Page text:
Saudi Coalition Bombs Yemen Port City to ‘Coax’ Houthis Out

Yemen Iran In this Jan. 3, 2017, file photo, newly recruited Shiite fighters, known as Houthis, mobilize to fight pro government forces, in Sanaa, Yemen. Roadside bombs disguised as rocks in Yemen bear similarities to others used by Hezbollah in southern Lebanon and by insurgents in Iraq and Bahrain, suggesting …
AP Photo/Hani Mohammed

A Saudi-led coalition of Arab fighters reportedly used Apache helicopter gunships and carriers to bomb Iran-backed Houthi fighters who had taken shelter at an airport in Hodeidah, Yemen, on Monday in an attempt to push the rebels to leave the city and “save the population” of civilians there.

According to Reuters, “The Western-backed Arab alliance launched an onslaught on Hodeidah six days ago to turn the tables in a long-stalemated, proxy war between Saudi Arabia and Iran that has compounded instability across the Middle East.”

The Houthis had gained control of the port city in 2015. The Houthis have reportedly denied Iran’s influence on them.

Reuters noted that UAE Minister of State for Foreign Affairs Anwar Gargash told a news conference in Dubai that there are approximately 3,000 Houthi fighters in Hodeidah. If the Iran-backed rebel group loses Hodeidah, it will deal a severe blow to their stronghold in the nation’s capital city, Sanaa, and their direct control over supply lines from the Red Sea to Sanaa.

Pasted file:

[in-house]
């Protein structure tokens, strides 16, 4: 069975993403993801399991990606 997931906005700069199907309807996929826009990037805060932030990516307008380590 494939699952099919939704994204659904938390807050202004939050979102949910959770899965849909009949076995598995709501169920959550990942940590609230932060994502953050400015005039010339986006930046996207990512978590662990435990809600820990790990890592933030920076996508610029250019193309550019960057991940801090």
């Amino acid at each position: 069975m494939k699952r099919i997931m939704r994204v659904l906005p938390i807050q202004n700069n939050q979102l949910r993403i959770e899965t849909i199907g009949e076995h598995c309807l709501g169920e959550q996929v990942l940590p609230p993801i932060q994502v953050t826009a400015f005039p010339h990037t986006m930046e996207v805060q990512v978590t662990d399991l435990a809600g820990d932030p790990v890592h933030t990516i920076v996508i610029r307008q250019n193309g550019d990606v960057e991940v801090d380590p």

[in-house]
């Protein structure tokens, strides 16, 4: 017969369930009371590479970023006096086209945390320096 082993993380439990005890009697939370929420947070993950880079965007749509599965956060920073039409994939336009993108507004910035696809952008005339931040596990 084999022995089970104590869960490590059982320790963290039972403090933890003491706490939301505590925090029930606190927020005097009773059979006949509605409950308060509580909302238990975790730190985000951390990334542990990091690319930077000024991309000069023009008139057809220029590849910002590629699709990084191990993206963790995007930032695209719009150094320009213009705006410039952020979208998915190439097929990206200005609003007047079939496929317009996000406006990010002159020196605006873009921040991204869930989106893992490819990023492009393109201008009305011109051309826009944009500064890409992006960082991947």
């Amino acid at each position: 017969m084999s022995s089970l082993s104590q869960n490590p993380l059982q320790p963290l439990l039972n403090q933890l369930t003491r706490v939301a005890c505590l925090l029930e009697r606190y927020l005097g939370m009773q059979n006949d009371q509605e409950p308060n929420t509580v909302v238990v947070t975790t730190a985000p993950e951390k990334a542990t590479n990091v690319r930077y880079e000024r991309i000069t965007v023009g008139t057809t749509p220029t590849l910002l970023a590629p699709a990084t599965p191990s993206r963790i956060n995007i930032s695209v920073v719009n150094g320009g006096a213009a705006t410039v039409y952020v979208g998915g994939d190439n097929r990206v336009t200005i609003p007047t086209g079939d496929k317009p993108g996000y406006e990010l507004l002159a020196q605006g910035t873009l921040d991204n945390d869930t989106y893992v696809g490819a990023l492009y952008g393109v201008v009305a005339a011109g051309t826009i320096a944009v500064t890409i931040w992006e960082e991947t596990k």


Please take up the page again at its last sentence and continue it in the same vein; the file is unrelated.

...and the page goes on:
The airborne attacks from the coalition came several days after the Trump administration announced the United States was considering providing military assistance in Yemen, specifically to capture Hodeidah from the Houthi rebels.

In response to Saudi- and Western-led airborne attacks on the Houthis, meant to “coax” them out of the civilian bastion, the Houthis reportedly increased their missile attacks on Saudi cities. On Saturday, the Houthis reportedly fired a “projectile” into Saudi Arabia, killing three civilians.

Without mentioning them by name, Iran’s President Hassan Rouhani suggested the Saudi-led coalition and Arab efforts to push the Iran-backed Houthi rebel group out of Sanaa would prove fruitless.

“We regard as incorrect the adventurous policies of certain regional countries and believe that the continuation of this process will undoubtedly intensify the existing regional crisis,” Rouhani warned in a Monday phone call with Qatari Emir Sheikh Tamim bin Hamad al-Thani, according to Reuters.

Instead, Rouhani reportedly suggested, “The crisis in Yemen should be resolved through political channels. … A military approach will fail. … Yemen’s stability and security is important for the Middle East.”

Yemen plays a major role in the proxy war between Shia-majority Iran and Sunni-majority Saudi Arabia.

Adelle Nazarian is a politics and national security reporter for Breitbart News. Follow her on Facebook and Twitter.

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